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0262 Die Inszenierung der vier österreichischen Kaiser im Langen 19. Jahrhundert in der Porträtbüste

  • Barbara Böhm-Nevole (Author)

    Gabriele Böhm-Nevole, born in Vienna, studied marketing and sales at the Vienna University of Economics and worked for many years in international marketing management throughout Europe and in the organization of events. She is studying art history at the University of Vienna with a focus on Austrian art and is currently writing her master’s thesis on the portrait busts of the 19th-century Viennese sculptor Victor Tilgner.


Identifiers (Article)


Portrait busts became a particularly popular form of representation in the nineteenth century. Even among the Habsburgs, sculpted portraits superseded portrait painting, which had been so popular with them in the past. From the founding of the Austrian Empire in 1804 to the end of the monarchy in 1918, all Habsburg monarchs had themselves portrayed in this increasingly important medium. The essay outlines which artistic options were chosen in each case. For both artists and patrons had to adapt to frequently changing political, social, and economic situations as well as stylistic changes in the nineteenth century.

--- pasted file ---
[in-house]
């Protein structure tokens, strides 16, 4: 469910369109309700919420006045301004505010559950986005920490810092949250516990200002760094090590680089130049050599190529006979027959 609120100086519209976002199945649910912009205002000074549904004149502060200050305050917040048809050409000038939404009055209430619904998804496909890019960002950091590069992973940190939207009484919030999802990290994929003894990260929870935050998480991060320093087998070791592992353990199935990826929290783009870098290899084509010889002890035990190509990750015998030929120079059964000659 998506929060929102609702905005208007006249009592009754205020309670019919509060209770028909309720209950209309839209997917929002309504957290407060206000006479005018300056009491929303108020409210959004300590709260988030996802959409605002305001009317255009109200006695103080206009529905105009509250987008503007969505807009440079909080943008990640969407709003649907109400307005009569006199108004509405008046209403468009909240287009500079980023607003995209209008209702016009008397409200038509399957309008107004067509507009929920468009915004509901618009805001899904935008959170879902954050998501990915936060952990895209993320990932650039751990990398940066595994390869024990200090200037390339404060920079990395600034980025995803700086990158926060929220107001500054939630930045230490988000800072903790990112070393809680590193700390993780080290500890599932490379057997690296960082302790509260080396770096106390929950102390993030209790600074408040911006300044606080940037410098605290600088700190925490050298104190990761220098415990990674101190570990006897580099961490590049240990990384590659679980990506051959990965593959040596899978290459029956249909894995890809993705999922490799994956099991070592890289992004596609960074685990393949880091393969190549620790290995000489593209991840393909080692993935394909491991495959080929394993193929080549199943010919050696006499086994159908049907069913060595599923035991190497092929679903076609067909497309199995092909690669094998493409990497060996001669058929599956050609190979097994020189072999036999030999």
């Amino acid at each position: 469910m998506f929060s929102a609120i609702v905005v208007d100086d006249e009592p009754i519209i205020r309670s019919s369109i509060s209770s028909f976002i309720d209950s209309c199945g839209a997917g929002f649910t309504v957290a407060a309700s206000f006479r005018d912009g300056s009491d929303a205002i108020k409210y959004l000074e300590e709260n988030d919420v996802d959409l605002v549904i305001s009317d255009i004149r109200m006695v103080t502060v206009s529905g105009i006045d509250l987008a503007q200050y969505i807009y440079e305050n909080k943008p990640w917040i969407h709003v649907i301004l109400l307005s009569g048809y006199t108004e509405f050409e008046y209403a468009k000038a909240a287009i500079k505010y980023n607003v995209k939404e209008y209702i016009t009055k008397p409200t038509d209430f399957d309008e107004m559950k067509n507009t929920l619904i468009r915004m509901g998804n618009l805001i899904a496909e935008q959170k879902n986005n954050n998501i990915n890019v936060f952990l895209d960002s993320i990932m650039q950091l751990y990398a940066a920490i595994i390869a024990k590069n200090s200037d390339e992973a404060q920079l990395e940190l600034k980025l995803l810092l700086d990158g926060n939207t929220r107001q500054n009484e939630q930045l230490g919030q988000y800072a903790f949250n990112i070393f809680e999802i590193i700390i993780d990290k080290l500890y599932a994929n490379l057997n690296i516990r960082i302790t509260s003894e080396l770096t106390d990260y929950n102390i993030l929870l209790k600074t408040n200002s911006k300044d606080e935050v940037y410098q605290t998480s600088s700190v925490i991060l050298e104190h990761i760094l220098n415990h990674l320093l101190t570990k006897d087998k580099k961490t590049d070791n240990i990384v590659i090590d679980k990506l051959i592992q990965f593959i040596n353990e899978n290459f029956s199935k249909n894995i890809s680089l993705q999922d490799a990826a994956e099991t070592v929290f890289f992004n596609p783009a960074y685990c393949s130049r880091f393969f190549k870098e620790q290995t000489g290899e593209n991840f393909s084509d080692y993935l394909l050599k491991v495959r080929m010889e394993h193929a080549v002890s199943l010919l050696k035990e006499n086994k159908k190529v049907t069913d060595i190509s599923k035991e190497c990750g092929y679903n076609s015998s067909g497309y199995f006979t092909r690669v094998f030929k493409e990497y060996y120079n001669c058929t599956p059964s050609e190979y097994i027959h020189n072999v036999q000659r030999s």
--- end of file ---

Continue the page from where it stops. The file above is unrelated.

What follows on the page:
Published (Versions)

sculpture, portrait busts, Habsburg Emperors, representation, 19th century, Franz II/I, Ferdinand I, Franz Joseph I, Karl I